History of club
Whitby joined the Northern League for the first time in 1893 only to return to the Cleveland Amateur League two seasons later. They returned to the Northern League in 1899 and won the Second Division the same season.
Again, the cost of travelling forced the Club to leave the Northern League and for a time. Whitby reverted to playing friendlies only, a step which put the club into near obscurity.
After World War One, the town of Whitby had two clubs, both playing in the Scarborough and District League, Whitby Whitehall Swifts and Whitby Town. Ever conscious of Whitby’s more illustrious past, the two clubs in 1926, decided to amalgamate as Whitby United. The new club was admitted into the Northern League and the club’s name was changed to Whitby Town in 1949.
The Club reached a new height in the Amateur Cup days. In 1964 they reached the Quarter finals and the following year they made it all the way to Wembley, losing 3-1 to Hendon. Jimmy Mulvanney’s shot crossing the line for Whitby at Wembley.
The Northern League Cup has been won six times and the North Riding Senior Cup won on five occasions. Whitby were also successful in the short lived Rothman’s National Knockout Cup, winning it in 1976 and 1978.
Over the years, Whitby have had several illustrious managers. Dave Richardson was a former Blues’ Boss before progressing through senior soccer to become Director of Coaching at the Football Association. More recently, two former Scotland Internationals and World Cup Finalists have taken charge at the Turnbull, The ex-Leeds United stars David Harvey and Eddie Gray both managed and played for Whitby Town in Northern League matches. The latter setting the foundations for the team that has become successful over recent years. Other ex-internationals to grace the Turnbull turf include Peter Lorimer (Leeds and Scotland) and Sunderland’s FA Cup winning skipper Bobby Kerr.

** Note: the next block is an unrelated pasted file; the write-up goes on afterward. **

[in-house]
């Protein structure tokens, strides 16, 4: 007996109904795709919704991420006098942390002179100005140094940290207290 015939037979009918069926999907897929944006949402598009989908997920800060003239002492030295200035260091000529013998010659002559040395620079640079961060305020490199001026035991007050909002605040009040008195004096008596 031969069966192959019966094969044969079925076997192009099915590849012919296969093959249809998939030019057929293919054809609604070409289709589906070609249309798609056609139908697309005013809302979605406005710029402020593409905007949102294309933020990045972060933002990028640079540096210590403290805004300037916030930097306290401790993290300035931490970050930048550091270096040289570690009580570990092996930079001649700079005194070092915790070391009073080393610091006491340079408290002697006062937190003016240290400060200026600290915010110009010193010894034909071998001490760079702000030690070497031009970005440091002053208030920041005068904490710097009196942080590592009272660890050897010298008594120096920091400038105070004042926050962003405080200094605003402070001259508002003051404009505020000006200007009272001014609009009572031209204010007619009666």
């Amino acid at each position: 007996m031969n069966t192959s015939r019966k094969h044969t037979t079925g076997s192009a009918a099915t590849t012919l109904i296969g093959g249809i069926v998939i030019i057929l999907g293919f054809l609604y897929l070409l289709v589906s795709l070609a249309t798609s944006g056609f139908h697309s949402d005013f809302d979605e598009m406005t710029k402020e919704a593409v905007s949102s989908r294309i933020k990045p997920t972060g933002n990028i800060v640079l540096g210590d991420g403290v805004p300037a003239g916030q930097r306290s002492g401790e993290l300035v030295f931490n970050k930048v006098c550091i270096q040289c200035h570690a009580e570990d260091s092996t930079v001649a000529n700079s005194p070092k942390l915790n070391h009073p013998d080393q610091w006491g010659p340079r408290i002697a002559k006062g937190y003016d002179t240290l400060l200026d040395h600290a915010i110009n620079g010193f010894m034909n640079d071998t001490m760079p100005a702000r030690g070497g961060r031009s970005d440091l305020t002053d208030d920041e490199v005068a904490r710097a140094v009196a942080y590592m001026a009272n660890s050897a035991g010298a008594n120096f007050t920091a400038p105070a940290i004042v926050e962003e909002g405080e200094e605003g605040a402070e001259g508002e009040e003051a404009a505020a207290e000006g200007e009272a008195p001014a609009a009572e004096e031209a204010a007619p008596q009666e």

In 1983-84, Whitby came to national prominence when they came back from two goals down to beat Halifax Town 3-2 in the FA Cup first round proper. They were beaten by a late penalty at Wigan in the following round. The same season, Whitby reached the quarter finals of the FA Trophy for the first time losing to Dagenham in a replay.
In 1992-93, Whitby Town won the Northern League Championship for the first time in their history. Unfortunately due to circumstances completely beyond their control, the Club were denied promotion to the Northern Premier League.
In December 1995 the Club appointed Harry Dunn as manager. By the end of the season, he had taken Whitby to another Northern League Cup Final victory.
The following season, 1996-97, the Club went from strength to strength. A 0-0 draw against Hull City in the first round proper of the FA Cup, was played at Scarborough oh police advice, in a remarkable replay at Boothferry Park, Whitby came from behind to take a 4-3 lead, which was held until the dying seconds of the game. With only 49 seconds remaining, Hull levelled the score and went on to win 8-4 in extra time. Superior fitness told in the end. This was to be one of only five defeats in the entire season.
The Club came from behind in the Northern League race, winning the Championship in style from neighbours, Billingham Synthonia, before completing an amazing “double” by winning the FA Carlsberg Vase at Wembley, beating North Ferriby United by 3-0.